Sunday, April 4, 2010
Wading through icy waters
What we didn't know then, was what exactly that new experience would be. And, we're both happy we didn't know about it... ahead of time.
And that's walking through frigid icy raging water.... twice!
But, wait. I'm already getting ahead of myself. Let me start from the beginning.
We started our journey in temps in the low 30s and though i didn't see any patches of snow ... I was told there was still snow from a recent cold front. Angie's legs were covered in goosebumps from the chilly, icy air even while still sitting in the car. It was the kind of cold that when you spoke, you could see your breath.
I was secretly worried when I started off. Could I keep up?
Would I further injure my ankle? When you're cold, you feel everything sore on you. My knee where I hurt it back in January when I fell on a rock is still painful. I worried I'd fall again on the same knee.
I know that when I start to worry about falling, those feelings come from some other place. And yesterday morning, I knew that my fear was not about falling but all about failing.
We were all eager to start running to warm up. My feet were so numb, I couldn't feel them as they hit the dirt. Karen pulled off her gloves and showed me her purplish-blue fingers.
Within a mile or so, we all started to warm up and I was feeling good in my run and was curious why Karen and Kelly stopped up ahead when we reached the raging icy cold stream and not run along beside it.
"Let's lock arms as we cross so the current doesn't carry us down the water fall..."
"Whaa? We're walking through that?"
And, before I was able to wrap my mind around the idea of it all, I reached out and held onto Kelly and Angie and Angie reached over and held onto Karen and locking arms, we took our first steps into the frigid raging water. We sunk in deep at times, sometimes catching each other as we slipped a bit over the rocks beneath us, water reaching upwards to our crotches before we made it to the other side.
It was an amazing experience.
Remember when you were a kid and you were about to get a shot, and you were really nervous and about to cry, but the nurse just magically gave you a shot in such a non-emotional way, doing this distraction thing, that you didn't even know you got the shot, until it was actually all over and you were sucking on your sucker?
That's exactly how it was for me.
"This is what we're gonna do. Lock arms and hold hands and move forward carefully against the stream.."
It happened so matter-of-fact and so suddenly. Never ever would I have ever considered walking through a raging stream in my $100 pair of running shoes. But I did! And ya know what? They weren't any wetter than when i ran in the rain last Wednesday night during a short 3 mile-run in a downpour with my running group.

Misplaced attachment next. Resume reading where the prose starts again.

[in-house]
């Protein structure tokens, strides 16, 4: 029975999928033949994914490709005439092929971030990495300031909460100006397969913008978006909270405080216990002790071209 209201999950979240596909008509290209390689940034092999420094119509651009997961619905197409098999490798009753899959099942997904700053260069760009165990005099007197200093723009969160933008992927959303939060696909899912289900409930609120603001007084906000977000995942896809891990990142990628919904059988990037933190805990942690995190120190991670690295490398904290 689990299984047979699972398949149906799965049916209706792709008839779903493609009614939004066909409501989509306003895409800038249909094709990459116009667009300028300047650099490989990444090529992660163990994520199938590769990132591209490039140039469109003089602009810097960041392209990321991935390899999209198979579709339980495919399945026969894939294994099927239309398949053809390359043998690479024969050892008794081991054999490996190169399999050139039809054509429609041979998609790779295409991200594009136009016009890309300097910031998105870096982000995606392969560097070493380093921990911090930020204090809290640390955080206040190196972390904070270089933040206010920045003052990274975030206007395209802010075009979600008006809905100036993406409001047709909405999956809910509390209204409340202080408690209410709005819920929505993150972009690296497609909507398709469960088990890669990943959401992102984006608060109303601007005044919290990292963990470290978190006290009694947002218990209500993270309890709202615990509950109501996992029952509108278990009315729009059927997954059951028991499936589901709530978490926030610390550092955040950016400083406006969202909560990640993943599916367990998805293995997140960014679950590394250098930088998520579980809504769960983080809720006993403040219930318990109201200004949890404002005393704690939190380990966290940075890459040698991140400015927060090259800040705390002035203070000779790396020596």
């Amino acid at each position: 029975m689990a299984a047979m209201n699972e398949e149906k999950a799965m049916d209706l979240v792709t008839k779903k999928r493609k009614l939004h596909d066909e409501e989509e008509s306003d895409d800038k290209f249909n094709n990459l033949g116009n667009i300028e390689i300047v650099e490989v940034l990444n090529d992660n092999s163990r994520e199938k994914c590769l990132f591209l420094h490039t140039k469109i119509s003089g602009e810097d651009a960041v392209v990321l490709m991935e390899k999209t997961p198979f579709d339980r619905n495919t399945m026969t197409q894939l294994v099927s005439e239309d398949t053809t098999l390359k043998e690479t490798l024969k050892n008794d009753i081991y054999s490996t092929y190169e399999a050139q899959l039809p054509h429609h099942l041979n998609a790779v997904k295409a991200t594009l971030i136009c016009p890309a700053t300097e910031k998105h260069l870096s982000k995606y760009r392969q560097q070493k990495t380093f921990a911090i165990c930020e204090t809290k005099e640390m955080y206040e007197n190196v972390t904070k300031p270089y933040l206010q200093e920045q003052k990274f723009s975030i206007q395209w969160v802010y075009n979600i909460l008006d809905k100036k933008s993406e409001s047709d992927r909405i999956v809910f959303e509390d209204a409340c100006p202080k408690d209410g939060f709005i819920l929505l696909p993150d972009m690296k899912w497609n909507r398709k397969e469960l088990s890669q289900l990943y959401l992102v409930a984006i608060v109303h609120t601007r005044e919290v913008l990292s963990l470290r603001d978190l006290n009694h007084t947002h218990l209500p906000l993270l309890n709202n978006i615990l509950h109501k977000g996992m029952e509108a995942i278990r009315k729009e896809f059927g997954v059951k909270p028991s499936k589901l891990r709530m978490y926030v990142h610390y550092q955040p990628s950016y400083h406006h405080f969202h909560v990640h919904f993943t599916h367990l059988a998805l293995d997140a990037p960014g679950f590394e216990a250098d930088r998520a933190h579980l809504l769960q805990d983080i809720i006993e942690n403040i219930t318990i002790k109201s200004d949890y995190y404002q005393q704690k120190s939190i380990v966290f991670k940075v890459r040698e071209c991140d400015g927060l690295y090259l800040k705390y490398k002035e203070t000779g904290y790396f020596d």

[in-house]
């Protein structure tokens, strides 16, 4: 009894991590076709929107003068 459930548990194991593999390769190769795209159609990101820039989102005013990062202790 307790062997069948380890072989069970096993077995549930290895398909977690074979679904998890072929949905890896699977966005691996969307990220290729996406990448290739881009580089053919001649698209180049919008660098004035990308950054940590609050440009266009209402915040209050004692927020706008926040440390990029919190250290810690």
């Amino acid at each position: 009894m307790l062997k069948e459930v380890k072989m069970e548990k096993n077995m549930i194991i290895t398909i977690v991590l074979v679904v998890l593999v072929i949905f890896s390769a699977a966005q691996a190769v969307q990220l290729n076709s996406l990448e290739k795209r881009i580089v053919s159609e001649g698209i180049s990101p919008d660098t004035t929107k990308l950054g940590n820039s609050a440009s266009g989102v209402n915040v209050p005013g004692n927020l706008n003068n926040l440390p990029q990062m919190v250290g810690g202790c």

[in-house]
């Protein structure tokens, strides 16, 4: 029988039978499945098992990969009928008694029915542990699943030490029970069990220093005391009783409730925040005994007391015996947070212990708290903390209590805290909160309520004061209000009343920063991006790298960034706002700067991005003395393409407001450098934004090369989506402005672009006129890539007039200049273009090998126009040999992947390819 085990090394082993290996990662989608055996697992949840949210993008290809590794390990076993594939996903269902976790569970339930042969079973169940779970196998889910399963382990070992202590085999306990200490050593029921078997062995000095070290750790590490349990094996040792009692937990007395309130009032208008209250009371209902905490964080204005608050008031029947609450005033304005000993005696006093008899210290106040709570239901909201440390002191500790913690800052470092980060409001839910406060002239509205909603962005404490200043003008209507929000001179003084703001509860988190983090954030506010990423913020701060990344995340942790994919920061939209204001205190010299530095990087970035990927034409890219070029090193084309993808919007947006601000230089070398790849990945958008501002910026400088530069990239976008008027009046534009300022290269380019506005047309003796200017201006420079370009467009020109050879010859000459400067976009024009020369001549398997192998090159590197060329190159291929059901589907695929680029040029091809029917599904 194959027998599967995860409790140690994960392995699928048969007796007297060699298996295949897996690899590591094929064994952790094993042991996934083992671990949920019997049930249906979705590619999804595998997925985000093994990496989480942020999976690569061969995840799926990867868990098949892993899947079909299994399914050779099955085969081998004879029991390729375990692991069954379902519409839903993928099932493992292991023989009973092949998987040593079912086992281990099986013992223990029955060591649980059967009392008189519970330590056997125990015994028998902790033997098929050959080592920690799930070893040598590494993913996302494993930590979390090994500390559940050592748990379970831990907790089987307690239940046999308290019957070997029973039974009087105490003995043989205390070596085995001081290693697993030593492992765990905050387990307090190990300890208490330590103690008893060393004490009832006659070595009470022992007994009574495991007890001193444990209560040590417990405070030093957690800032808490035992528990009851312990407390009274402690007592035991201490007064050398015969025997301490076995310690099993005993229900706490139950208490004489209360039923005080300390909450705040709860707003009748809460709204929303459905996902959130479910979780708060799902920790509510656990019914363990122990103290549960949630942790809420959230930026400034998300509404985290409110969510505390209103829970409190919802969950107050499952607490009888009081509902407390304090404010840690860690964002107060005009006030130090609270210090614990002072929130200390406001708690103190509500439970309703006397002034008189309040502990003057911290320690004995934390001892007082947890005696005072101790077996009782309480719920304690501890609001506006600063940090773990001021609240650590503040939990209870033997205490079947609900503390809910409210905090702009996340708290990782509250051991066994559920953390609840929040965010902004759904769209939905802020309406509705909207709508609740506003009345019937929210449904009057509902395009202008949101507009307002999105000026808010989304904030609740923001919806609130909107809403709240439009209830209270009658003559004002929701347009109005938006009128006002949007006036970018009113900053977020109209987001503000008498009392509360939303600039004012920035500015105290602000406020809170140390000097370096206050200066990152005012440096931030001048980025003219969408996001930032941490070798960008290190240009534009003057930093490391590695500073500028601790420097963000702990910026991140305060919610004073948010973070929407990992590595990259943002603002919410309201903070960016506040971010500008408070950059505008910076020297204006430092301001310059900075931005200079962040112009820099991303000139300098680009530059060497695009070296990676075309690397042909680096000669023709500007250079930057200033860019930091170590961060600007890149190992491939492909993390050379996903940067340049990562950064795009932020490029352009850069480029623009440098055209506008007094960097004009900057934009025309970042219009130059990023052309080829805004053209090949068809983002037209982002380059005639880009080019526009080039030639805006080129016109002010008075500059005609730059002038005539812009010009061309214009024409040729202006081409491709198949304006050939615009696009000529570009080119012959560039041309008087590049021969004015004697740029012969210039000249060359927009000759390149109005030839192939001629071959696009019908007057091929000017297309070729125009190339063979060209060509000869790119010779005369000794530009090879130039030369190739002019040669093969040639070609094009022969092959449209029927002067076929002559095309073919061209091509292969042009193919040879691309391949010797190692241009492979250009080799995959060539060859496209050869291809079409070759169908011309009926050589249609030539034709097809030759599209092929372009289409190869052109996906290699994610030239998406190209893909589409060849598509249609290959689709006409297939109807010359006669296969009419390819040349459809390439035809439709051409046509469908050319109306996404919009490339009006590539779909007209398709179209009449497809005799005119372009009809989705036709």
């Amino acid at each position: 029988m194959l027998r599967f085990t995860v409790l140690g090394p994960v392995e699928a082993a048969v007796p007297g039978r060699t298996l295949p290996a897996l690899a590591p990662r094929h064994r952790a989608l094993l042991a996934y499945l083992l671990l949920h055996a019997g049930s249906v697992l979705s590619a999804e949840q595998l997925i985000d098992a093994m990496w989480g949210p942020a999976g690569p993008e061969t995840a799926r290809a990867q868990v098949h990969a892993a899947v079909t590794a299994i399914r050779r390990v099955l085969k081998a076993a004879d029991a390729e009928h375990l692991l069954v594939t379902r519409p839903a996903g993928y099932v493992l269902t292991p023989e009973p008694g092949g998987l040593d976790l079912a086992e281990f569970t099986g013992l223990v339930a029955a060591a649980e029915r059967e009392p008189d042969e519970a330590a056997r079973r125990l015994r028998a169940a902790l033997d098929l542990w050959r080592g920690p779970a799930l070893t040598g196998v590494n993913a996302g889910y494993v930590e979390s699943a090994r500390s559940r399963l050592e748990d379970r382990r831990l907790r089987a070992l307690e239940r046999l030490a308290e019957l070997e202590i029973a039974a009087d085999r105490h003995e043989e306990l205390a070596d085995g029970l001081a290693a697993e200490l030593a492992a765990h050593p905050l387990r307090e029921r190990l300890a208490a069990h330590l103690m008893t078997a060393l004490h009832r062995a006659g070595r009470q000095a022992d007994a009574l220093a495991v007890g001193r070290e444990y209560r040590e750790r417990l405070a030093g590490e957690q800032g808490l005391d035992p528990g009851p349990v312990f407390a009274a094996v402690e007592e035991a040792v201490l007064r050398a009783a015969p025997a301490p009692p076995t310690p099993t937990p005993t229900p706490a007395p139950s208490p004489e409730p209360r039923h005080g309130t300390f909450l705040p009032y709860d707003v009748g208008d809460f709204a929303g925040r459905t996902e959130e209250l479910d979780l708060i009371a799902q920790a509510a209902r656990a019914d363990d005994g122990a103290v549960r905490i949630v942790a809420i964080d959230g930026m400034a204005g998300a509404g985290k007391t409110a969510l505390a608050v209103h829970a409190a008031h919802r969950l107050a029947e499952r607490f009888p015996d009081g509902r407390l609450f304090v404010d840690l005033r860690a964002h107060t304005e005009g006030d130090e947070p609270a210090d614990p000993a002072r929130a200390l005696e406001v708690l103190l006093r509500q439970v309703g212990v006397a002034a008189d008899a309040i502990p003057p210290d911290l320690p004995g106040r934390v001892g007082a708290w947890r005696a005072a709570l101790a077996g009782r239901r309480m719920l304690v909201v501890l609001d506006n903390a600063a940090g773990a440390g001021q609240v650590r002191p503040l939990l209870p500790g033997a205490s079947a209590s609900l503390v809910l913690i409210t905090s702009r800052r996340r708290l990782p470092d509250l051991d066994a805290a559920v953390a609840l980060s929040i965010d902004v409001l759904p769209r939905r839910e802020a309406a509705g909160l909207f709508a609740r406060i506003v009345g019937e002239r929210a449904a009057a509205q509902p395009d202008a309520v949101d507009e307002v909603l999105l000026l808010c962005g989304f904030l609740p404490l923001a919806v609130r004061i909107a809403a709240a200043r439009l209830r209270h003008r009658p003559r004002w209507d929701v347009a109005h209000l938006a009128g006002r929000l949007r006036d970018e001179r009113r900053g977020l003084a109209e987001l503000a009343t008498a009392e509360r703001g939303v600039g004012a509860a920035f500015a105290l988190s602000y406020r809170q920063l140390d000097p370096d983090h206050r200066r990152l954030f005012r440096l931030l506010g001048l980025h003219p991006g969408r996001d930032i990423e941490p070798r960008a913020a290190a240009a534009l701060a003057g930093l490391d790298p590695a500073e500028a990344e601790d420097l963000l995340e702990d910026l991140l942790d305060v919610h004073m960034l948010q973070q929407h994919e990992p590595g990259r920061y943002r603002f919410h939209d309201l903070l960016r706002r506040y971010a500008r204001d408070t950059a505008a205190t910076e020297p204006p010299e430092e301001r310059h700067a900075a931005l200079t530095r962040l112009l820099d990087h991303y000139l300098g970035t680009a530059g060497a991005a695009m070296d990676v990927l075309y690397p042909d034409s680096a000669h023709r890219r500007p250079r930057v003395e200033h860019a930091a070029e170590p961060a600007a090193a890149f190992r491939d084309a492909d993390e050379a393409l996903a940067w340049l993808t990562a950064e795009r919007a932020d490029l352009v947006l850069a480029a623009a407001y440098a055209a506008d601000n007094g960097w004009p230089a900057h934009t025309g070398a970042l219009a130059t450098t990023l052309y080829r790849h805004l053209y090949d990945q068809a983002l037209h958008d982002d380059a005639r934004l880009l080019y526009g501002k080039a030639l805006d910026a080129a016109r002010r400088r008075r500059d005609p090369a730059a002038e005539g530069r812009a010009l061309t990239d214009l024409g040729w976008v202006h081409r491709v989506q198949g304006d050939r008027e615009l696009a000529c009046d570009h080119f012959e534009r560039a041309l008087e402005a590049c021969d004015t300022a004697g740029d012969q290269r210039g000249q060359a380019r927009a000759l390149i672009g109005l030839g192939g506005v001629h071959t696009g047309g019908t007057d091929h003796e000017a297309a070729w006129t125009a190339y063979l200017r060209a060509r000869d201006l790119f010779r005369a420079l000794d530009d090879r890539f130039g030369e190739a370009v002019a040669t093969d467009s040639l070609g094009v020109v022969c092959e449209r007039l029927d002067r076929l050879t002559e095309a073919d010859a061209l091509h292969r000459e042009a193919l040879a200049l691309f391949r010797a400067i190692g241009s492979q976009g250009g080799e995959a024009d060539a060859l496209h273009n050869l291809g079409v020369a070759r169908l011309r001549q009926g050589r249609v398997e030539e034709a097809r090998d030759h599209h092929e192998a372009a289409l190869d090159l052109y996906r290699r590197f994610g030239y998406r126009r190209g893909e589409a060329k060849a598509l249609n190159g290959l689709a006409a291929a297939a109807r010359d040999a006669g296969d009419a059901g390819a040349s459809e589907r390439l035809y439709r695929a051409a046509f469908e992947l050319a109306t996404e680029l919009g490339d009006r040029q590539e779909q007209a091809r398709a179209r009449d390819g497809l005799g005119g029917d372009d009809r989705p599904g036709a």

(Welll, okay, maybe yesterday they were indeed a bit more water-logged...)
We climbed back up the slippery slope and we were off again. Slosh-SLOSH-slosh-SLOSH were the sounds of my wet socks inside my shoes. I was surprised (and much relieved) to feel warm and insulated between my wet skin and my running shorts as I ran.
It was mostly all uphill the first half five miles. So steep at times and for such long periods of time, I found myself walking more than running.
I kept repeating to myself, "c'mon, c'mon, c'mon, c'mon.." lifting one foot after the other... feeling like a mule carrying a heavy load... "will this ever get any easier?"
Kelly says it will. She says these tough uphill runs make you strong.
Seeing views from a place where few people have ever crossed is really quite humbling and overwhelming. And I felt good as well. I stayed on track... kept up with the group as best as I could. I wasn't nearly as slow as I had worried I would be.
What seemed to take forever to reach the top of the mountain, the trails back downhill was quick and it took seemingly no time at all! Nearly back to the car, I heard a roaring sound and remembered the rushing stream.
Taking a deep break and locking arms once again, we crossed the frigid waters, a few feet further up from the waterfall than when we crossed earlier that morning. Karen said, "Doesn't the icy water feel good against your pulled ankle?"
And it did!
It was like I was icing it while running. Making the most out of situations.
I woke up this morning and I'm glad I had that experience and yes, I do feel sore.
But... it's a good sore.
Like kelly says, "it only makes you strong..."